What you need to know:
- To salvage the situation and possibly retain the money in the country, Mr Macharia calls on private doctors to encourage their cancer patients to seek treatment in the country instead of hospitals abroad.
- Cancer deaths in the country are third after infectious diseases and cardiovascular ailments. Each year, according to the Ministry of Health, there are nearly 40, 000 confirmed cancer cases.
- A health stakeholder, Country Program Leader for PATH Kenya, Rikka Trangsrud, said the major obstacle towards cancer management is fragmented efforts in addressing the diseases.
Over 10,000 cancer patients in Kenya spend Sh11.28billion for treatment in hospitals overseas.
Health Cabinet Secretary James Macharia said as a result, the number of patients visiting local facilities is low, making treatment expensive..
Mr Macharia called on private doctors to encourage their cancer patients to seek treatment in the country instead of hospitals abroad to help reduce cost.
He said the government, alongside availing cancer equipment worth Sh21.5billion in at least 94 hospitals across the country, was setting up four cancer radiology centers set to be launched by July.
The centres will be launched in Nairobi, Mombasa, Kisumu, and Nyeri counties and is also set to cater for patients from other countries in East Africa.
“Have faith in yourselves and refer cancer patients to local cancer centres. The cost of cancer treatment in India has been made cheaper by the large traffic of patients, it can be the same here,” said CS Macharia.
He added: “We are investing to save lives. Cancer affects each one of us. People should not die because of late cancer diagnosis and treatment.”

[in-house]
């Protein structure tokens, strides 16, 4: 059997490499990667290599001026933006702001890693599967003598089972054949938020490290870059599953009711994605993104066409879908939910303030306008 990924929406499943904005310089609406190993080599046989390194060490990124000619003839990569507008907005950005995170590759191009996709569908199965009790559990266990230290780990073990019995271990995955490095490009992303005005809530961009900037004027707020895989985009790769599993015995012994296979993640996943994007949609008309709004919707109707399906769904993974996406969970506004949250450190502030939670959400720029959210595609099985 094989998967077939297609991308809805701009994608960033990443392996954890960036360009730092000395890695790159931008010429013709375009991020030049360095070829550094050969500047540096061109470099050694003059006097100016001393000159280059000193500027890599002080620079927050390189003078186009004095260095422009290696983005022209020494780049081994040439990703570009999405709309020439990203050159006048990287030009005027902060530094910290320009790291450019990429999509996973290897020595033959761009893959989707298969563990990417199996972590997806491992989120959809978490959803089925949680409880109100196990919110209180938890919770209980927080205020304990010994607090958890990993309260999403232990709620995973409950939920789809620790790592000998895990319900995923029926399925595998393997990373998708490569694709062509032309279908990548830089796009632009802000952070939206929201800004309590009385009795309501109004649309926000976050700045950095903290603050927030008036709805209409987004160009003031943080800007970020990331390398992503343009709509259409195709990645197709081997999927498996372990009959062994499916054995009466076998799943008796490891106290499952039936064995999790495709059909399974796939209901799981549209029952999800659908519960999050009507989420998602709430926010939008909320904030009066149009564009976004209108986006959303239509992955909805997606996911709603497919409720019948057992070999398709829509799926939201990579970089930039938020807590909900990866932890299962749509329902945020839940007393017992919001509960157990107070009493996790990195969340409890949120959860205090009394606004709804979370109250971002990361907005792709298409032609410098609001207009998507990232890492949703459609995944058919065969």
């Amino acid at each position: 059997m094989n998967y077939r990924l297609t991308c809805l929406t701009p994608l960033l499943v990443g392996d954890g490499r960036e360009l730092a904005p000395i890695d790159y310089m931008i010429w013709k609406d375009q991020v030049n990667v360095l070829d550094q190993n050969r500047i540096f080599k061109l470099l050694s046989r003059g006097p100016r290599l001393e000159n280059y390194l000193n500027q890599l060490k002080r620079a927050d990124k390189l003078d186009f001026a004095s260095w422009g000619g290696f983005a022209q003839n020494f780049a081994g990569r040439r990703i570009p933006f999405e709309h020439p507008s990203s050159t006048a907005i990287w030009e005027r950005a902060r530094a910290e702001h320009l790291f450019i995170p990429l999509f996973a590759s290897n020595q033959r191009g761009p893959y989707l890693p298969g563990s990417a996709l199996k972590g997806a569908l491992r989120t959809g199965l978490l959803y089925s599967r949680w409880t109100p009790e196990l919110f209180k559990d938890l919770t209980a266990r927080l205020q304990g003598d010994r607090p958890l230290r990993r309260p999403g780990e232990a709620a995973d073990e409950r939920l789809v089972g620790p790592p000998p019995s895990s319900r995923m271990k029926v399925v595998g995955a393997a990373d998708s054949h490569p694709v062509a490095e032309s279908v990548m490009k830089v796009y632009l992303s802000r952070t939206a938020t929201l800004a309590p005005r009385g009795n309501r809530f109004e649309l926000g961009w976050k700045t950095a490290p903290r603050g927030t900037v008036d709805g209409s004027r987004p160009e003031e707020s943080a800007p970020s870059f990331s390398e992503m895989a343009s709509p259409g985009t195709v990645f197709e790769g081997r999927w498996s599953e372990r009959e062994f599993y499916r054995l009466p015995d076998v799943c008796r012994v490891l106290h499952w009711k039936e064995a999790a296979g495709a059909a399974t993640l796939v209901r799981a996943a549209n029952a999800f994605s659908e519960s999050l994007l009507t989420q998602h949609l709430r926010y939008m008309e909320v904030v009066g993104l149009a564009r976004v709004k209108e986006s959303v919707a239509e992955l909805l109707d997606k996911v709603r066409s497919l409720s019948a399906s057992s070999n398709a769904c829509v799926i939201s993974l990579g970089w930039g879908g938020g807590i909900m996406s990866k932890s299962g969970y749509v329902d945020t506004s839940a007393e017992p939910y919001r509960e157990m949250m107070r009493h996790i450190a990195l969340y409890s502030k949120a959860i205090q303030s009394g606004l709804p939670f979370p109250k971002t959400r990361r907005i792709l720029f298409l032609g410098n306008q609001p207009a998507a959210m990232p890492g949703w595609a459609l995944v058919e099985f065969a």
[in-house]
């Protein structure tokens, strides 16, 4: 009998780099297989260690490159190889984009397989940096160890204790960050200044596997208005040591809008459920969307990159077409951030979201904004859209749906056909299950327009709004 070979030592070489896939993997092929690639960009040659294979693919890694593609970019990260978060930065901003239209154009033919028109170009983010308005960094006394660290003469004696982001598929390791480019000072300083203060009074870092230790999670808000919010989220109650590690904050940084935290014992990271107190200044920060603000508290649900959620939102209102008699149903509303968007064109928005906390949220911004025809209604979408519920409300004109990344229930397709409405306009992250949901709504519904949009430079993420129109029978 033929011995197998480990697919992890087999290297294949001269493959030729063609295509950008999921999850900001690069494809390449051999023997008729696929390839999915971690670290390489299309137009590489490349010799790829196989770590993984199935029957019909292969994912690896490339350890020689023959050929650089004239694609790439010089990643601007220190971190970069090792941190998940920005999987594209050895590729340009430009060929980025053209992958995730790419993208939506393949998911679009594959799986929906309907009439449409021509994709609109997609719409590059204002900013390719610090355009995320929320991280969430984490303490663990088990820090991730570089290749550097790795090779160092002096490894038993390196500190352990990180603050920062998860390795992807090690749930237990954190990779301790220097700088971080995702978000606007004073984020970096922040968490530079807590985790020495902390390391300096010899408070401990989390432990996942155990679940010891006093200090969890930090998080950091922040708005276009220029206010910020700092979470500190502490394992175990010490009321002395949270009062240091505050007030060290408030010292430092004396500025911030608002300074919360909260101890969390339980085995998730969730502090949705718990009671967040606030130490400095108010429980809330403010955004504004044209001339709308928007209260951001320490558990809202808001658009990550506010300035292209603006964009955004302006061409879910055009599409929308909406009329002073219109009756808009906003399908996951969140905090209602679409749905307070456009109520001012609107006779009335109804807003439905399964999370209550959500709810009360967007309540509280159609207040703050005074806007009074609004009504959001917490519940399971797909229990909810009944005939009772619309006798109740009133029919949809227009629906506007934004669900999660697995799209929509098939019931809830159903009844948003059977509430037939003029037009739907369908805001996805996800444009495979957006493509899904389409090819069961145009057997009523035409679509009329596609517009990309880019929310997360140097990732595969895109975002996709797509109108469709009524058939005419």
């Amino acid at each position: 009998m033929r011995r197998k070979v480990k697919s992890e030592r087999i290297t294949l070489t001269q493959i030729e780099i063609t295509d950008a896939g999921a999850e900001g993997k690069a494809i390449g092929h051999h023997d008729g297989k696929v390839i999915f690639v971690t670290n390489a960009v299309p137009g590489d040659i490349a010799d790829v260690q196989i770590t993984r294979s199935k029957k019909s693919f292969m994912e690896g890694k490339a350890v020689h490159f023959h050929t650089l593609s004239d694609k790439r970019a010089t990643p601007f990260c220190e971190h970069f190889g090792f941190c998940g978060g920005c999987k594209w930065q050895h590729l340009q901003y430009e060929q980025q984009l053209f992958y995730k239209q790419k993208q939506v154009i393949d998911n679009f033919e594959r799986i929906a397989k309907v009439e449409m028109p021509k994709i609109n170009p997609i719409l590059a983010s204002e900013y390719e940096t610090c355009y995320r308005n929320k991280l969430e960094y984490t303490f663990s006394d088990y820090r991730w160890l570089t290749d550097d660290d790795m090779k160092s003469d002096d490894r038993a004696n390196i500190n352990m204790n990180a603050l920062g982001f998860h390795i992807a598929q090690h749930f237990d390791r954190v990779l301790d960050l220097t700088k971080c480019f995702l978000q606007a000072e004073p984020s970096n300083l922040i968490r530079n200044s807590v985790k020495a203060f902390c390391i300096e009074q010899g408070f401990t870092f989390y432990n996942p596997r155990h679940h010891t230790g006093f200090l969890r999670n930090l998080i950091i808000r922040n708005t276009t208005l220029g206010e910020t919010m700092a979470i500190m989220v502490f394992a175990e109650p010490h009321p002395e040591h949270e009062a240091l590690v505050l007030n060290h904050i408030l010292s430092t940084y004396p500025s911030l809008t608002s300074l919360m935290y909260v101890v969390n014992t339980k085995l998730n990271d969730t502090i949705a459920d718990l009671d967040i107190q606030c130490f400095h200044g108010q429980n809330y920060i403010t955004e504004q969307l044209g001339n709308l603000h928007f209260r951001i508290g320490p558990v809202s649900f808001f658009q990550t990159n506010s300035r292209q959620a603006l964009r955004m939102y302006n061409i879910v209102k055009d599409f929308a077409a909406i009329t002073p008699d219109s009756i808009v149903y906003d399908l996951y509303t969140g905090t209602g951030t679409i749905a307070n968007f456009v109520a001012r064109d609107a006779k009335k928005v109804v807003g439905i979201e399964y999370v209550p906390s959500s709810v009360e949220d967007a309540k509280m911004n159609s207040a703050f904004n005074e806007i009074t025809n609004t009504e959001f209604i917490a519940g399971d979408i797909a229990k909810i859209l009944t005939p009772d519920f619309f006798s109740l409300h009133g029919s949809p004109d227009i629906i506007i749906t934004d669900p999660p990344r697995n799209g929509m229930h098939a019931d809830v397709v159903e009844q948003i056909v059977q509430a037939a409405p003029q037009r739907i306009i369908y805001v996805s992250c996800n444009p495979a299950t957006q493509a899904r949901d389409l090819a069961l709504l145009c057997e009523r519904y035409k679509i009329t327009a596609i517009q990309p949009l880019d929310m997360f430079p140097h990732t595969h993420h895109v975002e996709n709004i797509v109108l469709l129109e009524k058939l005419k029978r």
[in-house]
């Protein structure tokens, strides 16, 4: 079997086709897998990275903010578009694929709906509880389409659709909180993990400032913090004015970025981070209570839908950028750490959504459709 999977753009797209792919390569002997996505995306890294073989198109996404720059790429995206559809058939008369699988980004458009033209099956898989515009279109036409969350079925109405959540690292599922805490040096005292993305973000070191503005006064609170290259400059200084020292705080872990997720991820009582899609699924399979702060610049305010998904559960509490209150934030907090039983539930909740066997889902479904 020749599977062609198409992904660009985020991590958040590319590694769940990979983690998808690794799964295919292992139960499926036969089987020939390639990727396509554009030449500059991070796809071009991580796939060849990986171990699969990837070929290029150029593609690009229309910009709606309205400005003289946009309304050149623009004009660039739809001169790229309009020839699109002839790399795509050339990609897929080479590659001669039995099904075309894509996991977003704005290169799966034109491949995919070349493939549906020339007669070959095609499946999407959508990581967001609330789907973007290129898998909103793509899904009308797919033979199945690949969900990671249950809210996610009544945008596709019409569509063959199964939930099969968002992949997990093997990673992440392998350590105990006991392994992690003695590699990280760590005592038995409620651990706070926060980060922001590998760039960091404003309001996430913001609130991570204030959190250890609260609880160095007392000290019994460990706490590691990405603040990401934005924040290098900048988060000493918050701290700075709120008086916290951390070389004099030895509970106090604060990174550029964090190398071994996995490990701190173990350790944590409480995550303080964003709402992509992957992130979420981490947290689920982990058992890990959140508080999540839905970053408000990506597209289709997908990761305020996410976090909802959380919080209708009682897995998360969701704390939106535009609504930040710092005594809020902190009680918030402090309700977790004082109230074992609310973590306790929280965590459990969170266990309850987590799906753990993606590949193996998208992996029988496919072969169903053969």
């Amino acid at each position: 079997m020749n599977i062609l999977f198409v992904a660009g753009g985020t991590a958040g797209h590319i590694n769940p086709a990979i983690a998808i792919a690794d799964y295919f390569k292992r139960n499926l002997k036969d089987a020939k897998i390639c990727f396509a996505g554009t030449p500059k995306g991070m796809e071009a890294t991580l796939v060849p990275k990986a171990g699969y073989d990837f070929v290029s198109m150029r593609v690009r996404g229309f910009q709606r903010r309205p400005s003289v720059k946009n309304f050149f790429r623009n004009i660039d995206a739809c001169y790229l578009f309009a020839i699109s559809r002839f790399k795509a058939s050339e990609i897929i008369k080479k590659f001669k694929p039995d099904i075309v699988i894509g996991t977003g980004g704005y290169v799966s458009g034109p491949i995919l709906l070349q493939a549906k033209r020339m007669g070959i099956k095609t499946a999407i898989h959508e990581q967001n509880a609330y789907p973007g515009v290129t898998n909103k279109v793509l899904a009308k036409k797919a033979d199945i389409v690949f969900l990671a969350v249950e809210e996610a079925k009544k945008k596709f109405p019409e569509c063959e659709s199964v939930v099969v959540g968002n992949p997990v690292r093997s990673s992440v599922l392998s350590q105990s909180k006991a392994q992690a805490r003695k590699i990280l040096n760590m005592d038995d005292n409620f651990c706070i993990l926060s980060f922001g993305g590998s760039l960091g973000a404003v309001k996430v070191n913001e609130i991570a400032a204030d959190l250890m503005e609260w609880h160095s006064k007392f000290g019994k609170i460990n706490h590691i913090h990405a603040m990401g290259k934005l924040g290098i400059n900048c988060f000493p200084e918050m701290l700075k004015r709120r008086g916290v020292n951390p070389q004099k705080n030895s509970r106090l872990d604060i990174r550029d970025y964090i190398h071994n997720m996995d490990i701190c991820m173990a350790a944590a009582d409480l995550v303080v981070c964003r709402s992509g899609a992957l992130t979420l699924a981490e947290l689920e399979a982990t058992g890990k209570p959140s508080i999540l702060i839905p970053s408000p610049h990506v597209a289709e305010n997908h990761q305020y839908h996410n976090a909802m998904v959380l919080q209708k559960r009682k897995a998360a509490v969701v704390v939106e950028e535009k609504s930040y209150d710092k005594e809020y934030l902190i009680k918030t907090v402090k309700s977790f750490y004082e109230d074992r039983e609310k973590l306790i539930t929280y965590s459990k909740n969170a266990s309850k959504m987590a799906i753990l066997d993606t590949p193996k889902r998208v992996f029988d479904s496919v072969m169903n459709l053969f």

Mr Macharia spoke in Nairobi during a breakfast meeting for sponsors of the 9th Breast, Cervical and Prostate Cancer Conference scheduled for July 19 to 21, 2015 in the country.
Cancer is ranked number three after infectious diseases and cardiovascular ailments in causes of deaths in Kenya.
At least 40,000 cancer cases are reported each year, according to the Ministry of Health.
Globally, cancer kills more than HIV, TB and malaria combined, with about eight million deaths yearly.
Country Program Leader for PATH Kenya Rikka Trangsrud said the major obstacle towards cancer management is fragmented efforts in addressing the diseases.
She called for “the development of joint policies and interrelated, comprehensive service programs.”
Speaking at the function, First Lady Margaret Kenyatta urged Kenyans to adopt healthy lifestyles and eating habits that strengthen their immunity systems to avert cancers.
“We must now return to our roots and re-introduce into our diets healthy foods such as sweet-potatoes, arrow-roots, yams cassava and boiled foods,” Ms Kenyatta stressed.
She also emphasised the need for regular check-ups to improve the chances of diagnosing and treating the disease during initial stages.
“We are losing 60 Kenyans per day to various versions of the disease – nearly 3 people each hour. These figures need to serve as a wake-up call to each one of us – no one is safe from the disease,” she said.
The July cancer Conference is set to bring together first ladies, parliamentarians, ministers of health, health professionals, scientists, advocates against cancer, The previous conference was held in Namibia.